Maceo Spates v. Harold Clarke, No. 13-6358 (4th Cir. 2013)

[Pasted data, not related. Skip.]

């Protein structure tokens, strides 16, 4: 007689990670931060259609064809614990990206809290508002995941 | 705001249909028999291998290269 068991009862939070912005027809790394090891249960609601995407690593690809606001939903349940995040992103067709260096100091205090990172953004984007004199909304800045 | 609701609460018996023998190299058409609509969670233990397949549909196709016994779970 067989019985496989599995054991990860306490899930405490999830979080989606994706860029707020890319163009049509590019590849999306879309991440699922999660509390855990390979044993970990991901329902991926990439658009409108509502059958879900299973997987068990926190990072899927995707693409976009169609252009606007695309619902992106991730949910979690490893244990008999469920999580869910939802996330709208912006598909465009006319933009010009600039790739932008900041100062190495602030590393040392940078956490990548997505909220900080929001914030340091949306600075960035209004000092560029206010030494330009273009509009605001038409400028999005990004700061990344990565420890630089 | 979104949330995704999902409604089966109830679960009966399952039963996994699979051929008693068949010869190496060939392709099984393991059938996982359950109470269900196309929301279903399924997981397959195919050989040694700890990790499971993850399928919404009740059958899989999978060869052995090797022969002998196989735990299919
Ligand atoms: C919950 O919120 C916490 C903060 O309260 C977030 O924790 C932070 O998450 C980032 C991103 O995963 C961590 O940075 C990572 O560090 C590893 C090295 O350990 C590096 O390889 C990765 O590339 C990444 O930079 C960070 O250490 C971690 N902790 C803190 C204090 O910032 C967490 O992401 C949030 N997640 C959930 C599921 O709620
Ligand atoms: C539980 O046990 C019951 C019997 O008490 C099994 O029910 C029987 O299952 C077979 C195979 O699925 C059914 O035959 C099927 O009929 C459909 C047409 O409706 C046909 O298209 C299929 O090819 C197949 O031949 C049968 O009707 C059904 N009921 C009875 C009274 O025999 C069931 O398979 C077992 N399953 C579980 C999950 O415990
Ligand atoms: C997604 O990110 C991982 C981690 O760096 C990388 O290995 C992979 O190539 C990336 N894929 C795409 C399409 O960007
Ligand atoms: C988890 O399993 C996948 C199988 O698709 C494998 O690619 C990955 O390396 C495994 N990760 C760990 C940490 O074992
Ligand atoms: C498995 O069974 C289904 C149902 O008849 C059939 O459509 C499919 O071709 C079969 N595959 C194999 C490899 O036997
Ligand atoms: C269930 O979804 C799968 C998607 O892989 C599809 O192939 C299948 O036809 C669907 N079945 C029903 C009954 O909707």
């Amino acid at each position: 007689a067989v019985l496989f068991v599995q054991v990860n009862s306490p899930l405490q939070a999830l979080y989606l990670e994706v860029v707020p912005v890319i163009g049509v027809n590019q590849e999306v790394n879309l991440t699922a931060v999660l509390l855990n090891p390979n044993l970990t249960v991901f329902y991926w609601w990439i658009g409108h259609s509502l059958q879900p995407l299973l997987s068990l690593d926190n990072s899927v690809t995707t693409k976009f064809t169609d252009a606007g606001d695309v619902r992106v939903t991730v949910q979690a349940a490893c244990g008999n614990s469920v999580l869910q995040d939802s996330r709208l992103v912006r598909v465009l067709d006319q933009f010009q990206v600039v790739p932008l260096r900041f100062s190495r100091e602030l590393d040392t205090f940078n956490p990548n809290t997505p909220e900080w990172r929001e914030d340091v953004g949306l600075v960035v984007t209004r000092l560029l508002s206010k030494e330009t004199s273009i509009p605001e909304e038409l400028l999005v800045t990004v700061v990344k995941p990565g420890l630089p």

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UNPUBLISHED UNITED STATES COURT OF APPEALS FOR THE FOURTH CIRCUIT No. 13-6358 MACEO SPATES, Petitioner - Appellee, v. HAROLD W. CLARKE, Director, VA Dept. of Corrections, Respondent - Appellant. Appeal from the United States District Court for the Eastern District of Virginia, at Norfolk. Raymond A. Jackson, District Judge. (2:11-cv-00284-RAJ-TEM) Argued: October 29, 2013 Decided: December 4, 2013 Before TRAXLER, Chief Judge, and WILKINSON and FLOYD, Circuit Judges. Reversed by unpublished per curiam opinion. ARGUED: Matthew P. Dullaghan, OFFICE OF THE ATTORNEY GENERAL OF VIRGINIA, Richmond, Virginia, for Appellant. Neal Lawrence Walters, SCOTT KRONER, PLC, Charlottesville, Virginia, for Appellee. ON BRIEF: Kenneth T. Cuccinelli, II, Attorney General of Virginia, OFFICE OF THE ATTORNEY GENERAL OF VIRGINIA, Richmond, Virginia, for Appellant. Unpublished opinions are not binding precedent in this circuit. PER CURIAM: Harold W. Clarke, as Director of the Virginia Department of Corrections (hereinafter the Commonwealth ), appeals the district court s decision granting Maceo Ali Spates s petition for a writ of habeas corpus filed under 28 U.S.C. § 2254, on the ground that Spates did not knowingly and intelligently waive his Sixth Amendment right to counsel. Because the Virginia court s rejection of Spates s constitutional claim was neither contrary to nor an unreasonable application of clearly established federal law, as determined by the United States Supreme Court, we reverse the district court s decision and deny habeas relief. 1 I. A. In October 2005, Spates was arrested and ultimately charged in the Commonwealth of Virginia with abduction, see Va. Code § 18.2-47; rape, see Va. Code § 18.2-61; unlawful wounding during the commission of a felony, see Va. Code § 18.2-53; petit larceny, see Va. Code § 18.2-96; armed statutory burglary, see Va. Code § 18.2-90; and entering private property while wearing a mask, see Va. appointed counsel. Code § 18.2-422. He was provided court- Due to the unavailability of witnesses, the 1 The district court previously granted the Commonwealth s motion for a stay pending appeal. 2 case was Spates continued on thereafter at least requested two two occasions to additional June 2006. continuances, resulting in the scheduling of what was to be a non-jury trial for December however, 5, 2006. Spates The demanded day a before jury the trial, scheduled forcing trial, another continuance until February 12, 2007, in order to empanel a jury. On February 12, 2007, with the jury and witnesses present, Spates appeared discharge and counsel asserted and his represent California, 422 U.S. 806 (1975). constitutional himself. See right to Faretta v. Spates s counsel also appeared and moved to withdraw from representation in accordance with her client s wishes. consult further pressed his Following a brief recess to allow Spates to with motion counsel to regarding proceed pro acting as standby counsel instead. se his with decision, appointed Spates counsel The trial judge granted the motions and, reluctantly, another continuance to allow Spates to prepare for trial. A pre-trial motions hearing was set for April 23, 2007, and the jury trial for May 7, 2007. On April 23, 2007, Spates appeared as scheduled. At that time, a written Waiver of Right to be Represented by a Lawyer (the Waiver ) was executed by Spates and certified by the trial judge. J.A. 24. Among other things, Spates confirmed that he had been advised by [the] judge . . . of the nature of the charges in the cases pending against [him] and the potential 3 punishment for the offenses, and that he underst[oo]d the nature of these charges and the potential punishment for them if [he was] found guilty. J.A. 24. Spates further represented that he understood the manner in which a lawyer can be of assistance and that in proceeding without a lawyer, [he] may be confronted with complicated legal issues. J.A. 24. Spates confirmed his election to waive counsel as follows: Understanding my rights to be represented by a lawyer as described above and further understanding the nature of the case and the potential punishment if I am found to be guilty, I waive all of my rights to be represented by a lawyer in these cases, with the further understanding that the cases will be tried without a lawyer either being hired by me or being appointed by the judge for me. I waive these rights of my own choice, voluntarily, of my own free will, without any threats, promises, force or coercion. J.A. 24. The trial judge also signed the Waiver, certifying that [u]pon oral examination, [the court] finds that [Spates], having been advised of the rights and matters stated above and having understood these rights and matters, thereafter has knowingly, voluntarily and intelligently waived his rights to be represented by a lawyer. J.A. 24. On May 7, 2007, the case was called for trial as scheduled, but before a different standby counsel. and ready to trial judge. Spates appeared with The witnesses and the jury were again present proceed. At the inception of the proceeding, however, Spates claimed to have recently found and retained 4 counsel who was supposed to show up but was not present. J.A. 28. Spates acknowledged that he had elected to proceed pro se and that he had executed the Waiver, but he argued that he did not understand the procedures and was not prepared. Spates also repudiated the written representations he had made in the Waiver. He denied that the previous trial judge had gone over all of the ramifications [of self-representation] with [him], as reflected in the Waiver, and claimed that he didn t know that [he] was signing the waiver to represent [himself]. 51-52. counsel J.A. The presiding trial judge informed Spates that new trial would be allowed to take over representation if he appeared, but denied Spates s request for another continuance as at least fifteen witnesses were present and prepared to proceed, in addition to the jurors, attorneys, and staff. ever appeared, and the trial proceeded. himself with standby counsel available. the trial, Spates was convicted of four No new counsel Spates represented At the conclusion of of the six charges against him, 2 and he was sentenced to a total of thirty-four years imprisonment. 2 Spates was acquitted of the charges of armed statutory burglary, see Va. Code § 18.2-90, and entering private property while wearing a mask, see Va. Code § 18.2-422. 5 B. After trial, Spates s standby counsel was reappointed to represent him on direct appeal. Spates claimed that the trial court violated his Sixth Amendment right to counsel by denying him counsel on the day of trial. Spates also claimed that he did not knowingly and intelligently waive his right to counsel prior to the trial. The Virginia Court of Appeals rejected both claims and affirmed. Noting that the right to counsel is not without limitations, nor a right subject to endless abuse by a defendant, J.A. 73-74 (internal quotation marks omitted), the court first rejected Spates s claim that the trial judge denied him counsel, as follows: Appellant affirmatively waived his right to counsel as evinced by the waiver form he signed two weeks before trial. By waiting until the morning of trial to announce he no longer wanted to represent himself, appellant attempted to unreasonably and unjustifiably delay the trial, which previously had been continued. We find no error with the trial court s denial of appellant s continuance motion based upon his initial waiver of his right to counsel combined with his last minute attempt to delay the trial. J.A. 74 claim (emphasis that he did added). not The knowingly court and also rejected intelligently Spates s waive right to counsel prior to trial, as follows: At a February 12, 2007 hearing, appellant requested to relieve his court-appointed counsel and proceed pro se. On April 23, 2007, appellant signed a waiver form waiving his right to be represented by counsel at trial. The form indicates appellant was advised of the charges against him, of the potential 6 his punishment he faced, and of his right to be represented by counsel. Appellant waived these rights of [his] own choice, voluntarily, of [his] own free will, without any threats, promises, force or coercion. The judge also signed the form indicating appellant was subject to oral examination and was advised of his rights, understood his rights, and knowingly, voluntarily and intelligently waived his rights to be represented by a lawyer. Accordingly, the record includes ample evidence that appellant freely and voluntarily waived his right to be represented by counsel at trial. J.A. 74-75. The Supreme Court of Virginia refused Spates s petition for further appeal. 3 C. Spates thereafter filed this petition for a writ of habeas corpus under 28 U.S.C. § 2254, asserting that the Virginia court s rejection of his claim that he did not knowingly and intelligently contrary to waive or an his right to unreasonable counsel prior application of to trial Supreme was Court precedent. 4 3 Although Spates did not timely file an appeal to the Supreme Court of Virginia, he was later granted, through Virginia post-conviction proceedings, leave to file a belated appeal. Spates also filed a second petition for post-conviction relief based on his Sixth Amendment claims, but the claims were dismissed as procedurally barred because they had already been decided on the merits in the direct appeal. 4 Spates did not pursue his claim that the trial judge violated his Sixth Amendment right to counsel by refusing to continue the trial and either reappoint counsel or wait for retained counsel to enter an appearance. 7 For reasons that remain unclear, the district court ordered the Commonwealth 2007, hearing to have prepared a transcript from and submitted for the February inclusion in 12, the federal habeas court record, but did not order preparation of the transcript from the April 23, 2007, hearing. Neither transcript had been prepared or submitted by either party to the Virginia Court of Appeals in connection with its review of Spates s constitutional claim, nor did the Virginia Court of Appeals order production of either transcript on its own accord. Relying almost exclusively upon the February 12, 2007, transcript and Spates s attempt to revoke his waiver on May 7, 2007, the district court granted habeas relief and ordered that Spates be retried or released from custody. The court found that the trial judge s colloquy with Spates on February 12 was constitutionally inadequate to ensure that Spates had waived his right to Virginia counsel Court unreasonable. knowingly of Appeals and intelligently, decision to the and that the contrary was This appeal followed. II. A. Under 28 U.S.C. § 2254(d), as revised by the Antiterrorism and Effective Death Penalty Act of 1996 ( AEDPA ), our review of the Virginia court s decision rejecting Spates s Sixth Amendment waiver claim is highly deferential. 8 Where, as here, a federal habeas petitioner s constitutional claim has been adjudicated on the merits in State court proceedings, we may not grant relief unless decision that the state court s was contrary adjudication or to, resulted an involved in a unreasonable application of, clearly established Federal law, as determined by the Supreme Court of the United States, 28 U.S.C. § 2254(d)(1), or resulted in a decision that was based on an unreasonable determination of the facts in light of the evidence presented in the State court proceeding, 28 U.S.C. § 2254(d)(2); see also Harrington v. Richter, 131 S. Ct. 770, 785 (2011). court s We factual must presume findings, convincing evidence. the correctness unless rebutted of by the state clear and See 28 U.S.C. § 2254(e)(1). The question under AEDPA is not whether a federal court believes the state court s determination was incorrect but whether that determination was unreasonable a substantially higher threshold. (2007); see also Schriro Harrington, v. Landrigan, 131 S. Ct. 550 at U.S. 785. 465, A 473 state court s determination that a claim lacks merit precludes federal habeas relief so long as fairminded jurists could disagree on the correctness of the state court s decision. Harrington, 131 S. Ct. at 786 (quoting Yarborough v. Alvarado, 541 U.S. 652, 664 (2004)). 9 B. The Sixth Amendment guarantees criminal defendants the assistance of counsel during all critical stages of the criminal justice process, proceed without as well the when counsel as [the intelligently elects to do so. implied inverse to voluntarily defendant] right and Faretta, 422 U.S. at 807. The defendant need not himself have the skill and experience of a lawyer in order competently and intelligently to choose selfrepresentation. Id. at 835. Nonetheless, he should be made aware of the dangers and disadvantages of self-representation, so that the record will establish that he knows what he is doing and his choice is made with eyes open. Id. at 835 (internal quotation marks omitted). The Supreme Court, however, has never prescribed any formula or script to be read to a defendant who states that he elects to proceed without counsel. 88 (2004). Iowa v. Tovar, 541 U.S. 77, Rather, [t]he information a defendant must possess in order to make an intelligent election . . . will depend on a range of education case-specific or factors, sophistication, the including complex the or defendant s easily grasped nature of the charge, and the stage of the proceeding. see also Johnson v. Zerbst, 304 U.S. 458, 464 (1938) Id.; ( The determination of whether there has been an intelligent waiver of the right to counsel must depend, 10 in each case, upon the particular including facts the and circumstances background, surrounding experience, and that conduct case, of the accused. ); United States v. Gallop, 838 F.2d 105, 109 (4th Cir. 1988) ( While the Faretta Court recognized the absolute right of a defendant to represent himself as long as that decision is made knowingly, intelligently, and voluntarily, it did not lay down detailed inquiry whether a guidelines trial the judge concerning is required defendant s intelligent. ). what to tests or lines conduct to determine decision was knowing of and In the context of a guilty plea, for example, the Court has held that [t]he constitutional requirement is satisfied when the trial court informs the accused of the nature of the charges against him, of his right to be counseled regarding his plea, and of the range of allowable punishments attendant upon the entry of a guilty plea. 81. Tover, 541 U.S. at As to waiver of trial counsel, the defendant must be warned specifically of the hazard ahead. Id. at 88-89; see also Patterson v. Illinois, 487 U.S. 285, 298 (1988) (noting that because attorney of plays restrictions the at are a enormous criminal imposed on importance trial, the and the information role most that that an rigorous must be conveyed to the defendant . . . before permitting him to waive his right to counsel. ). 11 Finally, because Faretta sets forth a general rule governing such waivers of counsel, we must remain particularly mindful of the leeway state courts have in applying the Faretta rule. greater [T]he more general the rule at issue and thus the the potential for reasoned disagreement among fair- minded judges the more leeway state courts have in reaching outcomes in case-by-case determinations. Renico v. Lett, 559 U.S. 766, 776 (2010) (alteration omitted) (quoting Yarborough, 541 U.S. at 664); see also Harrington, 131 S. Ct. at 786. For similar reasons, a federal habeas court s reliance upon circuit court precedent interpreting or expanding such a general Supreme Court rules is severely constrained. See Marshall v. Rodgers, 133 S. Ct. 1446, 1450 (2013). Although an appellate panel may, in accordance with its usual law-of-the-circuit procedures, look to circuit precedent to ascertain whether it has already held that the particular point in issue is clearly established by Supreme Court precedent, it may not canvass circuit decisions to determine whether a particular rule of law is so widely accepted among the Federal Circuits that it would, if presented to this Court, be accepted as correct. Id. at 1450-51 (citations omitted); see also Parker v. Matthews, 132 S. Ct. 2148, 2155-56 (2012) ( [C]ircuit precedent does not constitute clearly established Federal law, as determined by the Supreme Court, and therefore cannot form the basis for habeas relief under AEDPA. ). We are not at liberty to upset a state court adjudication on a constitutional claim based upon 12 requirements that we might recommend to or even impose upon our own district courts, so long as the state court s application of the general rule was a reasonable one in light of the controlling Supreme Court mandate. Applying these principles to the case before us, we have no trouble concluding adjudication neither of contrary that Spates s to nor the Sixth an Virginia Amendment unreasonable Court of waiver Appeals claim application of was the controlling Supreme Court precedent, and that the district court erred in relying upon circuit precedent to conclude otherwise. 5 5 We note the Commonwealth s objection to the district court s decision to supplement the record on federal habeas review with a transcript that was not submitted to the Virginia court for its consideration on appeal and, in light of the Supreme Court s decision in Cullen v. Pinholster, 131 S. Ct. 1388 (2011), we share the Commonwealth s concern. As Spates points out, Cullen involved mitigation evidence that was first created in a federal evidentiary hearing, whereas the February 12 transcript could have been (but was not) submitted to the Virginia Court of Appeals. Nevertheless, the district court s consideration of the February 12 transcript did in fact result in precisely what AEDPA seeks to avoid -- a [f]ederal court[] sitting in habeas [operating as] an alternative forum for trying facts and issues which a prisoner made insufficient effort to pursue in state proceedings. Id. at 1401. The district court s sua sponte decision to reach for evidence not submitted to it or to the last state court that considered the matter, although not as extreme as the situation in Cullen, thus seems at least inconsistent with the spirit of Cullen and the deference we owe to the procedural rules and substantive judgments of state courts. In the end, however, it is unnecessary for us to resolve this dispute in the Commonwealth s favor because, even considering the February 12 transcript, it is clear that Spates s Sixth Amendment claim fails under AEDPA, and that the district court erred in concluding otherwise. 13 In Faretta, the Supreme Court, in concluding that the petitioner was sufficiently aware of the consequences of his choice, pointed to several case-specific facts parallel many of those in the instant case. that actually Specifically, the Court noted as follows: [W]eeks before trial, Faretta clearly and unequivocally declared to the trial judge that he wanted to represent himself and did not want counsel. The record affirmatively shows that Faretta was literate, competent, and understanding, and that he was voluntarily exercising his informed free will. The trial judge had warned Faretta that he thought it was a mistake not to accept the assistance of counsel, and that Faretta would be required to follow all the ground rules of trial procedure. Faretta, 422 U.S. at 835-36. In light of these findings, the Court additionally noted the lack of any need [to] assess[] how well or poorly Faretta had mastered the intricacies hearsay rule and the California code provisions . . . . technical legal assessment of himself. knowledge, knowing such, exercise was of not the relevant the For his Id. his as of right to to an defend Here, Spates clearly and unequivocally represented to the trial judge on February 12 that he wanted to proceed pro se. See J.A. 140 ( I want to represent myself, which is my right. ); J.A. 143 ( I prepared ). want to represent myself, but I want to be The trial judge warned Spates that the case would involve a jury trial [with] a lot of legal issues and legal 14 points that lawyers go to law school and gain experience in to learn, J.A. 129, and that his choice to represent himself was probably the most unwise thing that he could do, J.A. 137. Spates was informed that he would be required to know when to make an objection, [and] the basis of the objection, that he would have everything to that pick the the lawyers jury, and know, would J.A. need 139-40, to and know he was warned that he would not be given any extra slack in this, J.A. 140. Although Spates pushed mightily (and successfully) for a continuance at that time, Spates never expressed a desire to retain substitute counsel until May 7, 2007, the scheduled date for trial, when he again sought to force delay by revoking his waiver and asking for a continuance. Although Spates claimed at that time that he did not understand the procedure and could not effectively represent himself, his technical legal knowledge . . . was not relevant to an assessment of his knowing exercise of the right to defend himself, Faretta, 422 U.S. at 836, either when he invoked that right on February 12, or when he confirmed the waiver on April 23. The district court erred in ruling otherwise. As the district court observed, the trial judge did not address Spate s February 12. an assessment education or background on the record on However, Faretta imposes no requirement that such be discussed on 15 the record, and the record otherwise fully supports the Virginia court s conclusion that Spates was literate, competent, and understanding. 835. Id. at The trial judge had ample opportunity to observe Spates during the colloquy on February 12. Moreover, Spates s comments reveal that he was fully capable of grasping the issues related to self-representation. There is also no indication that Spates s appointed counsel believed that he was incapable of representing himself or that demands dangers of proceeding and Spates did without not understand counsel. On the the contrary, counsel acknowledged Spates s right to do so, conveyed the differences of opinion that led to the demand, and moved to withdraw as counsel of record and be appointed as standby counsel instead. The transcript from the May 7 proceeding also confirms that, while Spates may have regretted his earlier choice, he was fully capable waived it. of understanding his right to counsel when he The Virginia court viewed Spates s efforts that day as an attempt[] to unreasonably and unjustifiably delay the trial, which previously had been continued. J.A. 74; see Faretta, 422 U.S. at 834 n.46 ( The right of self-representation is not a license to abuse the dignity of the courtroom. Neither is it a license not to comply with relevant rules of procedural and substantive law. ). That determination is fully supported 16 by the record, and the district court erred in substituting its contrary findings for those of the state court. Pointing primarily to the February 12 transcript, Spates argues and the district court concluded that the trial court s Faretta inquiry was constitutionally insufficient. not the end of the story. But that is Spates clearly represented in the April 23 Waiver that he had been informed of the charges against him and the potential punishments he faced if convicted, and he was again warned legal issues. that he may be confronted with complicated The trial judge certified that she conducted an oral examination of Spates, that he had been advised him of the charges, punishments, and rights set forth therein, and found that Spates knowingly, voluntarily and intelligently waived his rights to be represented by a 6 lawyer. J.A. 24. 6 As the We can summarily dispose of Spates s argument that the trial court believed it was putting the waiver issue to rest [on February 12] and [that] nothing further would remain to be done regarding it, Spates Brief at 26, as well as his unsupported allegation that all that took place on [April 23] with respect to self-representation was that Spates signed the waiver form, Spates Brief at 29. There is no evidence to support these suppositions, nor any legal basis upon which we could reject the Virginia court s decision based upon them. See Parke v. Raley, 506 U.S. 20, 29-30 (1992) (explaining that in habeas corpus actions and other collateral challenges, there is no principle of law better settled, than that every act of a court of competent jurisdiction shall be presumed to have been rightly done, till the contrary appears ) (internal quotation marks and alteration omitted); Johnson v. Zerbst, 304 U.S. 458, 468 (1938) ( When collaterally attacked, the judgment of a court carries with it a presumption of regularity. Where a defendant, (Continued) 17 Commonwealth points out, we are not at liberty to ignore the April 23 Waiver preceded it, findings of nor fact based may that upon we the February make credibility contravene those 12 colloquy that determinations made by state and courts which are supported by the record. Here, there was more than sufficient evidence upon which the Virginia Court of Appeals could reasonably conclude that Spates was made aware of the dangers and disadvantages of selfrepresentation, that he kn[ew] what he [was] doing, and that his choice [was] made with eyes open. Faretta, 422 U.S. at 835 (internal quotation marks omitted). And [b]ecause it is not clear that the [Virginia Court of Appeals] erred at all, much less erred so transparently that no fairminded jurist could agree with that court s decision, Bobby v. Dixon, 132 S. Ct. 26, 27 (2011) (per curiam), we must reverse the district court s grant of habeas relief. REVERSED without counsel, acquiesces in a trial resulting in his conviction and later seeks release by the extraordinary remedy of habeas corpus, the burden of proof rests upon him to establish that he did not competently and intelligently waive his constitutional right to assistance of counsel. ) (footnote omitted). 18